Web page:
The Mavericks: From left, Robert Reynolds, Raul Malo, Eddie Perez, Paul Deakin, Jerry Dale McFadden.
By Scott Mervis / Pittsburgh Post-Gazette
The Mavericks are out on the road celebrating the band's 25th anniversary, but it has been a choppier ride than that would suggest.
The band, which formed in Miami and broke into the country scene in the early '90s, took a hiatus at the end of that decade, due to burnout, and then again between 2004 and 2012, while frontman Raul Malo pursued a successful solo career.
Where: Carnegie Library Music Hall of Homestead, Munhall.
He told the Post-Gazette during that period, "You know, once you free yourself of the confines of the group, you can pretty much do whatever you want," although to hear The Mavericks play, you wonder what they can't do.
Still, to everyone's surprise, The Mavericks re-emerged last year with a long-awaited seventh album, "In Time" (on Big Machine), that spotlights the singer's Roy Orbison-style pipes and the band's versatility with Tejano, Cuban and Tex-Mex styles. The band, once embraced by the mainstream country establishment -- enough to win three Academy of Country Music awards in the mid-'90s (along with a Grammy) -- now seems pretty far removed from that scene and yet much closer to traditional country than the guys with cowboy hats who are filling stadiums and amphitheaters this summer.
In advance of the Mavericks return to Carnegie Library Music Hall in Munhall, we talked to drummer and founding member Paul Deakin.
So, I caught you on the New Orleans Jazz Fest stream. You guys seem to be having a great time. How was it?
Amazing. The crowds are amazing. It was the second year we played there. It's in New Orleans and you're not in the middle of a field, so it doesn't [stink]. One of the highlights for us is we look side stage and Robert Plant is watching the whole show, so we're like, "My god, the golden voice is watching this show!" After the show and after he played, we were outside our trailer and he was walking off stage and he ran up to us like, 'Oh my god, that set was brilliant! You guys are a brilliant band and your last record was one of my favorites of last year,' and we were just dumbstruck. I don't think my feet have touched the ground since then.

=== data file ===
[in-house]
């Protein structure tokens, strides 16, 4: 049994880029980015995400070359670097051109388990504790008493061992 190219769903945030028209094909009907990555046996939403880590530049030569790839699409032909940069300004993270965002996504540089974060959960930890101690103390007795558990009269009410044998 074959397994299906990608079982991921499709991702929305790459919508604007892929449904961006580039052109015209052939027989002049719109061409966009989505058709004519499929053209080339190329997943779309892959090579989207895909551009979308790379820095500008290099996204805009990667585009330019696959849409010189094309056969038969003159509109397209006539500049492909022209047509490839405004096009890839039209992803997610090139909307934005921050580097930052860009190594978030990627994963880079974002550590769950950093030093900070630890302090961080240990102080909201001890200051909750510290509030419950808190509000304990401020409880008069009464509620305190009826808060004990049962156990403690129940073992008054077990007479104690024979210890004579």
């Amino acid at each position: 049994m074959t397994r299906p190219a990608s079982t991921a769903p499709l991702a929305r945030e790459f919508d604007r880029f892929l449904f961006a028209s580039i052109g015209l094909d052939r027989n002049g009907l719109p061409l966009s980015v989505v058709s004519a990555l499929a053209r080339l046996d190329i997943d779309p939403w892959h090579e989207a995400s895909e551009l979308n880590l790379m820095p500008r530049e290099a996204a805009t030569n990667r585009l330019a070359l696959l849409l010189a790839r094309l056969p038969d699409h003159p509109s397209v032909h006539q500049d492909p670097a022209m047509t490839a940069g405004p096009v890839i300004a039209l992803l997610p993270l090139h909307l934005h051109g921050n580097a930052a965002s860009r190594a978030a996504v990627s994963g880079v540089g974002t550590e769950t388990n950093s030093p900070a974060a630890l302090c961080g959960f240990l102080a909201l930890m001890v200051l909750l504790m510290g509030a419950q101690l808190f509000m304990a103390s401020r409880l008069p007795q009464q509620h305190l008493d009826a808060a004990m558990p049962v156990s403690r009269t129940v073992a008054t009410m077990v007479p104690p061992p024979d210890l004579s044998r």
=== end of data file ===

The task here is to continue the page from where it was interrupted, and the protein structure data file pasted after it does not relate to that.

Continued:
Didn't you guys actually tease a Zeppelin song ['Whole Lotta Love'] in there?
We did. Eddie [Perez] does his little guitar riff thing, so he played a little piece of that as a tribute. Sometimes he does "Rebel Rebel" going into "La Bamba." He'll do a couple snippets of things. I'm sure that was a nod to Robert being there.
The range you guys have is stunning. How has that grown over the years?
Somebody said last night, "You have so many different styles." I said, " 'Cause all we do... before the show, we're listening to music, after the show we're listening to music.' We're all audiophiles. From the beginning, the start of the band, 25 years ago, our first gig was playing country music with a Cuban-American lead singer in an English pub that only played live punk bands in Little Haiti. So, it was all wrong, but somehow it worked and it set the tone of what The Mavericks were to be, and as we've grown and listened to things, a lot of the Latin influences come out.
It's strange to think that you guys were once accepted in the mainstream country scene.
Not anymore. We kind of snuck in the back door. I think we got signed because we were kind of "the credibility band" that some of the labels wanted at the time. We put out an independent that got four stars in Billboard, stuff like that, so they came knocking and we signed a major label record deal. Scott Borchetta was the guy who broke us at country radio when he was a lowly promotions guy at MCA. Fast forward to now and he started and owns Big Machine. He had one act to start it with and it was Taylor Swift, so he chose wisely.
Back then it was obviously easier and I'm sympathetic to radio's plight in that it's shrinking and they have to really watch their revenue dollars and their target markets get smaller and smaller, so their playlists get smaller. We don't fit into that anymore. Especially young country.
We played a festival in the middle of Florida opening up for Brantley Gilbert and literally there were people there but every one turned around and just left when we were playing. It was like, this was weird. We couldn't win the young redneck crowd over too well, but we have a lot of young people who grew up with their parents listening to us. I think our elements of country -- traditional country -- are still strong, but we have a lot of other elements in there.
Country is all beer and trucks now. Do you hear anything you like there?